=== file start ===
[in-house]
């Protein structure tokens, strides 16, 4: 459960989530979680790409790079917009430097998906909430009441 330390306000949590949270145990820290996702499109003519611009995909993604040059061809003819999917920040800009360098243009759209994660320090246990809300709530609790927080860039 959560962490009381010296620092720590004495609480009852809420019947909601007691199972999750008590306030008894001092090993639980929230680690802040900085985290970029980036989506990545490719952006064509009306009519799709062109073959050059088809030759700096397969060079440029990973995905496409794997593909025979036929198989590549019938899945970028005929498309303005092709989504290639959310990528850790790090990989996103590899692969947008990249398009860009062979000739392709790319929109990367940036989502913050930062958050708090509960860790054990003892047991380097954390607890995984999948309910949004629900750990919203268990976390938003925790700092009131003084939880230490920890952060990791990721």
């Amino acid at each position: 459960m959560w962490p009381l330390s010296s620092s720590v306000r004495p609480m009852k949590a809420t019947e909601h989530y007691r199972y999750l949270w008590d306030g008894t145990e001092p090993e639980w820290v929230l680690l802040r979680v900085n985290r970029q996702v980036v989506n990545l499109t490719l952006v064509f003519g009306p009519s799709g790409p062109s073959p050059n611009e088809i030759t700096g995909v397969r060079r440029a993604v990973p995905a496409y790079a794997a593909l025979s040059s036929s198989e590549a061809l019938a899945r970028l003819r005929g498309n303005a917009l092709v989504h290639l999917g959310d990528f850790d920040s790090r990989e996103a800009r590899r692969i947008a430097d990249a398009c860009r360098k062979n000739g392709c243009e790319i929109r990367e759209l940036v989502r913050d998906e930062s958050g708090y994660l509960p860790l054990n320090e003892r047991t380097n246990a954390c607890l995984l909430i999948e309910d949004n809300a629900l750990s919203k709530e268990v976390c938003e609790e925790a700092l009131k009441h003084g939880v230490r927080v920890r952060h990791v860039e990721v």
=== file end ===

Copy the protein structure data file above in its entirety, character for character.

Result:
[in-house]
């Protein structure tokens, strides 16, 4: 459960989530979680790409790079917009430097998906909430009441 330390306000949590949270145990820290996702499109003519611009995909993604040059061809003819999917920040800009360098243009759209994660320090246990809300709530609790927080860039 959560962490009381010296620092720590004495609480009852809420019947909601007691199972999750008590306030008894001092090993639980929230680690802040900085985290970029980036989506990545490719952006064509009306009519799709062109073959050059088809030759700096397969060079440029990973995905496409794997593909025979036929198989590549019938899945970028005929498309303005092709989504290639959310990528850790790090990989996103590899692969947008990249398009860009062979000739392709790319929109990367940036989502913050930062958050708090509960860790054990003892047991380097954390607890995984999948309910949004629900750990919203268990976390938003925790700092009131003084939880230490920890952060990791990721």
């Amino acid at each position: 459960m959560w962490p009381l330390s010296s620092s720590v306000r004495p609480m009852k949590a809420t019947e909601h989530y007691r199972y999750l949270w008590d306030g008894t145990e001092p090993e639980w820290v929230l680690l802040r979680v900085n985290r970029q996702v980036v989506n990545l499109t490719l952006v064509f003519g009306p009519s799709g790409p062109s073959p050059n611009e088809i030759t700096g995909v397969r060079r440029a993604v990973p995905a496409y790079a794997a593909l025979s040059s036929s198989e590549a061809l019938a899945r970028l003819r005929g498309n303005a917009l092709v989504h290639l999917g959310d990528f850790d920040s790090r990989e996103a800009r590899r692969i947008a430097d990249a398009c860009r360098k062979n000739g392709c243009e790319i929109r990367e759209l940036v989502r913050d998906e930062s958050g708090y994660l509960p860790l054990n320090e003892r047991t380097n246990a954390c607890l995984l909430i999948e309910d949004n809300a629900l750990s919203k709530e268990v976390c938003e609790e925790a700092l009131k009441h003084g939880v230490r927080v920890r952060h990791v860039e990721v």